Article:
Pregnancy Style: The Forgotten Coat

diane von furstenberg coat

I bought this coat from Diane von Furstenberg last year, decided I loved it, ripped out all of the tags and a few weeks later (I’m not proud of this) decided I hated it. It felt too big and clumsy on me and it had no pockets. In a haze of shame and guilt, I wrapped it in a suit cover and hid it out of sight in the back of my wardrobe promising myself that I’d put it on eBay when the time was right.

diane von furstenberg coat

Fast forward six months and there it was, still quietly haunting me from the “naughty purchase corner”. But this time, when I slipped it on, it just seemed to fit perfectly! I can’t get it done up over the bump, but it sits so nicely around it and actually has a really flattering cut for my current (very rounded) shape. With a black dress underneath, you can barely even tell I’m pregnant! (Considering that I’m showing in quite a substantial way – you can see “bump” pictures here.)

diane von furstenberg coat

I have become quite inventive with my maternity wardrobe, buying a few key things such as extra-tummy-room leggings and purpose-built dresses, but for the main part trying to find existing tops and tunics that work well over a growing bump. So far, the stars of the show have been my Stella McCartney jumper dress (the beige one that I wore in my Chloe post) and most of my Hush stuff. I think that the more quality items in my wardrobe have served me very well – they tend to be generous in the amount of spare fabric they have, which is useful for the expanding waistline!

diane von furstenberg coat

The dress I’m wearing in this outfit, for example, is Donna Karan – it was a bit of an investment buy, so I wouldn’t want to ruin it by stretching the waist any more than I am at the moment, but it has been brilliant up until now. I’ll have to do a pregnancy style post or video before I get much bigger – I’ve really enjoyed finding new ways to wear my existing wardrobe, but I do fear that I might start bursting seams at some point soon…

diane von furstenberg coat

The tights I have on were something of a find – expensive, but absolutely brilliant. So soft and thick, they are 200 denier and were £12 from Accessorize. I wouldn’t usually buy my tights from there, but I was on my way to Paris and had to get tights at King’s Cross. ASOS have a three-pack of 200 denier for £22, but they don’t look quite so opaque in the photos, I shall have to get some and try them out. I love a thick, smooth pair of tights!

The post Pregnancy Style: The Forgotten Coat appeared first on A Model Recommends.

Continue reading

Skincare Review: T Zone Control for Oily and Combination Skin

adult acne skincare

I have never had incredibly oily skin but once a month, for just a few days, my face decides to produce more grease than is either necessary or particularly polite. (It’s around the same time of the month that I have to resist the urge to batter people around the head with a frying pan – you get the drift.) In that time of Great Rage and Completely Irrational Behaviour, I like to try out stuff that has been formulated specifically for oily and blemish-prone skin. Just to give me something to do with my hands as I stare venomously out of the window and think dark and evil thoughts…

But seriously, “oily skin” issues are pretty huge, and some of the most frequently asked questions here on the website and on Youtube concern how to banish oil slicks at the centre of the face without drying all the life and soul out of the rest of it. The key here, I always feel, is balance. You want a little less oil in the T Zone (forehead, nose area, chin) but you want to retain your natural oils in the rest of your face, which is, if it’s anything like mine, completely unaffected by the Facial Armageddon that is going on in the middle. I often feel that dealing with my PMT skin is like having to care for a garden that is suffering two completely different climates; half of the plants are in this arid, sunny spot and half of them are in shadow with big stormy rainclouds hanging over them. Same plants, totally different requirements. (Worst analogy ever? Vote now.)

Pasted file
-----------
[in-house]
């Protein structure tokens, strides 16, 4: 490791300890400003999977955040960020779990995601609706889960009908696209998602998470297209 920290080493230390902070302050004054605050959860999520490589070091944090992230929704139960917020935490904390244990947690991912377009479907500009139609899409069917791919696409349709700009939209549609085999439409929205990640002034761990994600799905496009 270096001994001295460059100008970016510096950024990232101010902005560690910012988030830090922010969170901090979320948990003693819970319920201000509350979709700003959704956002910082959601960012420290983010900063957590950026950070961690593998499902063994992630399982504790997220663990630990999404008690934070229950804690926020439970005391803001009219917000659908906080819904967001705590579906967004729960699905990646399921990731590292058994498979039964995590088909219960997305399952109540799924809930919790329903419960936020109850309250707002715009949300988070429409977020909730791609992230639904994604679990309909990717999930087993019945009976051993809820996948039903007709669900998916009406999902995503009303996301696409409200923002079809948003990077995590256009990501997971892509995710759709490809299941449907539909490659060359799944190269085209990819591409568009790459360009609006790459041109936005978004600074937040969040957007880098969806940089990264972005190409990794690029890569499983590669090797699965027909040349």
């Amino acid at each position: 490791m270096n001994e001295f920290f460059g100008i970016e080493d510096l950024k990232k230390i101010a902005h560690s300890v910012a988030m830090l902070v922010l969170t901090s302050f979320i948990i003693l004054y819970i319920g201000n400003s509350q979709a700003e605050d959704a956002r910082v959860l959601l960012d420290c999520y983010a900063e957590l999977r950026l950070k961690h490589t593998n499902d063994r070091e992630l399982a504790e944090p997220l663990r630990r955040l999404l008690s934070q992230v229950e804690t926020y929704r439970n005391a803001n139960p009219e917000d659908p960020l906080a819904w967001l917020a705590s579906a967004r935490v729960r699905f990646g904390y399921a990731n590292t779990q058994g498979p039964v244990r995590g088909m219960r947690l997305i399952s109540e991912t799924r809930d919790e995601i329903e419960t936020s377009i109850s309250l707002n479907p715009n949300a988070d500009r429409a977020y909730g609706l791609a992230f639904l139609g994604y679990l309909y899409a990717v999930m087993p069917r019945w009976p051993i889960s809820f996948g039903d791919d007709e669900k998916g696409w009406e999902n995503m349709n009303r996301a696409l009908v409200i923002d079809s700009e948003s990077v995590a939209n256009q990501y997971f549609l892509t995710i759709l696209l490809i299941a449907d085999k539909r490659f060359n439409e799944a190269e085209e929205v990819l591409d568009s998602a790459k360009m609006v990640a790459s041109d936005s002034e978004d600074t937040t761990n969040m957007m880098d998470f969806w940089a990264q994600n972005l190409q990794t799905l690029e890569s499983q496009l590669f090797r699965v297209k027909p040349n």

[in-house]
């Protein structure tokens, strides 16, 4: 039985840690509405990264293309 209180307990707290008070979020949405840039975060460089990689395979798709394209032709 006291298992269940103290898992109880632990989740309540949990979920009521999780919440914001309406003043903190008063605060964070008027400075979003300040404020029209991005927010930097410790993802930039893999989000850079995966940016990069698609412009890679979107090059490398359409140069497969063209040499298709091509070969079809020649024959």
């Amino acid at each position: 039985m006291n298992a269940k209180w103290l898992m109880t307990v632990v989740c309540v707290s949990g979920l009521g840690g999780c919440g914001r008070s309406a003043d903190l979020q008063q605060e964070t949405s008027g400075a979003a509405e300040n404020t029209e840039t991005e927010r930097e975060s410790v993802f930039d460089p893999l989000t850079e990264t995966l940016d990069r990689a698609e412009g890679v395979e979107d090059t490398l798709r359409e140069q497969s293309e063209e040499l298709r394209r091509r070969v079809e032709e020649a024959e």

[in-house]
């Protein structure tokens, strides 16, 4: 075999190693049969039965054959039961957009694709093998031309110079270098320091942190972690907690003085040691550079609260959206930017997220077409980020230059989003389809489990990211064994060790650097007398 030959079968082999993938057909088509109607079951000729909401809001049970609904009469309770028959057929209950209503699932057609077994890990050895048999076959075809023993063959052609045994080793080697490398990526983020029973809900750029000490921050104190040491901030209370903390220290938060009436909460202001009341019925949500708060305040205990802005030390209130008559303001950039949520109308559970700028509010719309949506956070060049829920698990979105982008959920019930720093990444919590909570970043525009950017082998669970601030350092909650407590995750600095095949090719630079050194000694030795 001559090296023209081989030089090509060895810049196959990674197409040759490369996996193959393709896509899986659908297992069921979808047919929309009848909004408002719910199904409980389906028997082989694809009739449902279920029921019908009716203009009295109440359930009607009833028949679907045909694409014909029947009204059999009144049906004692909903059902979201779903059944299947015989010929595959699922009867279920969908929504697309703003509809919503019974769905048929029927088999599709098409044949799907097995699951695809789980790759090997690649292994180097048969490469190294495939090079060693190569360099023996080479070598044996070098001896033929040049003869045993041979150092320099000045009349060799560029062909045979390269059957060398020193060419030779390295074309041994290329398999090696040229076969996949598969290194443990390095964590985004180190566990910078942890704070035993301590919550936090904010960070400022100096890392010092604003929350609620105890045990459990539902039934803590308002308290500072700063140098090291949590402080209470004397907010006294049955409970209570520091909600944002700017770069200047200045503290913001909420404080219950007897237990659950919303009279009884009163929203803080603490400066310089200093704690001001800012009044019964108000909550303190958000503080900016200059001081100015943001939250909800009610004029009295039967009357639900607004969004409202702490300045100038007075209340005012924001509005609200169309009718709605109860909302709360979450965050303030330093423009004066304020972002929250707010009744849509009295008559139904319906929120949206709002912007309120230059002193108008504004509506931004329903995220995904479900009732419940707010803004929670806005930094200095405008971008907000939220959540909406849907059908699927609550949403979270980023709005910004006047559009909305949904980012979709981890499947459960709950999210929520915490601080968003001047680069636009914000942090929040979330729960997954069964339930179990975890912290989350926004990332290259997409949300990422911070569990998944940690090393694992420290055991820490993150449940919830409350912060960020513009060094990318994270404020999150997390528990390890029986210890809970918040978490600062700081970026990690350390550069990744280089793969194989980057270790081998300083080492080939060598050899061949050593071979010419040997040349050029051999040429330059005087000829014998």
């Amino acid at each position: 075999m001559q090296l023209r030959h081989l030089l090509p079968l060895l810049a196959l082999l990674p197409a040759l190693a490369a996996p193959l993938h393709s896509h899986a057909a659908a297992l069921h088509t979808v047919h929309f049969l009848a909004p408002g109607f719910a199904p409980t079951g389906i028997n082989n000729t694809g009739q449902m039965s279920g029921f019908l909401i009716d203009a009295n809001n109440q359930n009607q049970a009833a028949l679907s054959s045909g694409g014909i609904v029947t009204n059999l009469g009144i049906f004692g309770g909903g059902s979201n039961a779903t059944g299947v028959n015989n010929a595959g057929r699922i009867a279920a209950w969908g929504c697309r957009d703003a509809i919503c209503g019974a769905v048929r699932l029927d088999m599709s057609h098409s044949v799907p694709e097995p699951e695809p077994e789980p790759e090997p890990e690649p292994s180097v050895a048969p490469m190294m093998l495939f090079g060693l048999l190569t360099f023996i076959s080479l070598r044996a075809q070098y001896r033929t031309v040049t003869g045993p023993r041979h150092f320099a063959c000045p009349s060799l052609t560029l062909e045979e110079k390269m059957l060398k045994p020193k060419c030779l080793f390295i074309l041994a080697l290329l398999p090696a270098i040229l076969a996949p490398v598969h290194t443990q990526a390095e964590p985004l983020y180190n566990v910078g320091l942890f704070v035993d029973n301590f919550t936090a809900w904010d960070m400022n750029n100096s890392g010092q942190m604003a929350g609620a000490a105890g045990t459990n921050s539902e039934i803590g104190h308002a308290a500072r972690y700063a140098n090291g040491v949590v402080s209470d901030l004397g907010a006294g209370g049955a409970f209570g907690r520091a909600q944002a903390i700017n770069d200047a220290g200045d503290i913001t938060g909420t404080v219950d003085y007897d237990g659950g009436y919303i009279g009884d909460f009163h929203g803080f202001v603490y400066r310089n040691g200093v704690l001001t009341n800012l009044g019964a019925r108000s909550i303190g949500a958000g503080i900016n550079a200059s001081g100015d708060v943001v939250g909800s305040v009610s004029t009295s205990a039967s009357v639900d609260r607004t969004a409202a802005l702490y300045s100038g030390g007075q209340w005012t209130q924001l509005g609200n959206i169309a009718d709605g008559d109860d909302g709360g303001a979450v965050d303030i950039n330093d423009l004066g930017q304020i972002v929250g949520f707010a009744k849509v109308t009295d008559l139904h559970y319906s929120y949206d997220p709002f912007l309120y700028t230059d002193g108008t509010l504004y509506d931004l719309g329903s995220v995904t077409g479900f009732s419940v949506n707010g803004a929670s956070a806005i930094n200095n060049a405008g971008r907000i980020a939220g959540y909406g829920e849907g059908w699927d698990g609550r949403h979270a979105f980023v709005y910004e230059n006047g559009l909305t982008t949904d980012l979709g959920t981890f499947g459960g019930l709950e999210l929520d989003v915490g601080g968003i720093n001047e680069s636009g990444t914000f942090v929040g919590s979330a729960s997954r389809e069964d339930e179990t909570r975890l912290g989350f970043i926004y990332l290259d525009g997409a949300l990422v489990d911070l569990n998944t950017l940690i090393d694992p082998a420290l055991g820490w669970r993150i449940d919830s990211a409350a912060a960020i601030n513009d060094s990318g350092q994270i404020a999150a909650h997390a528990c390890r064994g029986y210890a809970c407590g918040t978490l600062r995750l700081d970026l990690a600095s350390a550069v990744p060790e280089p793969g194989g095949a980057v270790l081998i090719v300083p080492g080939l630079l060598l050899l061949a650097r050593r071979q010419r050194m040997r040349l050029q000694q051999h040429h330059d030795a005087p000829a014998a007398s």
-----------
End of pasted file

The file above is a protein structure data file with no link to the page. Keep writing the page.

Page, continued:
So with this “Jekyll and Hyde” skin behaviour in mind, the products that I like to test in my Week of Many Tantrums are ones that are sympathetic to my plight; balancing, reasonably gentle creams and lotions and washes that will help keep the central T Zone clear without aggravating the rest of my face. Nothing should be harsh anyway, really; just because an area of your face is oily it doesn’t mean that you can wade on in there with the skincare equivalent of a flame-thrower and a bucket of white spirit! Oily skin still needs a gentle touch and, more often than not, a fair bit of soothing to take down any redness and inflammation and bumpy soreness.

Latest little range to be tested, the T Zone Control range from Skin Doctors*. I had tried the Oil Control Cleanser before (read that post here) and had found it to be surprisingly gentle and non-stripping. I say “surprisingly” because so many products targeting “oiliness” are so drying and tightening that I feel as though my whole face has been turned inside out. Not so with this one, and Skin Doctors asked whether I might like to give the rest of the range a whirl. It’s only small – three products – with the cleanser, a light moisturiser and something called a “night refiner”. A quick glance through the blurb I was sent on the range told me that the moisturiser was exactly the type of thing I like to use pre-Personal Apocolypse – light, soothing, slightly mattifying – and that the “night refiner”, an overnight cream, was formulated with Salicylic, Glycolic and Lactic acids to gently exfoliate and clear the pores. Well. You know how I feel about gentle acid exfoliants – bring it on!

adult acne face cream

The wash is light and refreshing – it cleanses well, doesn’t sting my eyes and doesn’t leave my skin feeling too tight. The moisturiser – No More Oil  – does a fair job of mattifying, especially beneath makeup. It feels a little sticky for the first few minutes, so I have been letting it settle in before popping anything over the top, but apart from that it’s a nice option for hydrating your skin on oil-slick days. The effects seem to last a good while – no real need to powder throughout the day – and the anti-inflammatory ingredients really do seem to help soothe and calm the skin. The No More Pores night refiner is something of a little gem; it says to apply it over the T Zone but I have been using it all over my face and it hasn’t had any kind of adverse effect! The three different acids do seem to work nicely to exfoliate overnight and give a fresh, glowy look and I’m pretty sure that they had something to do with the fact that I didn’t have any monstrous PMT blemishes last month. (Though there could be another good reason for that particular boon – stay tuned!)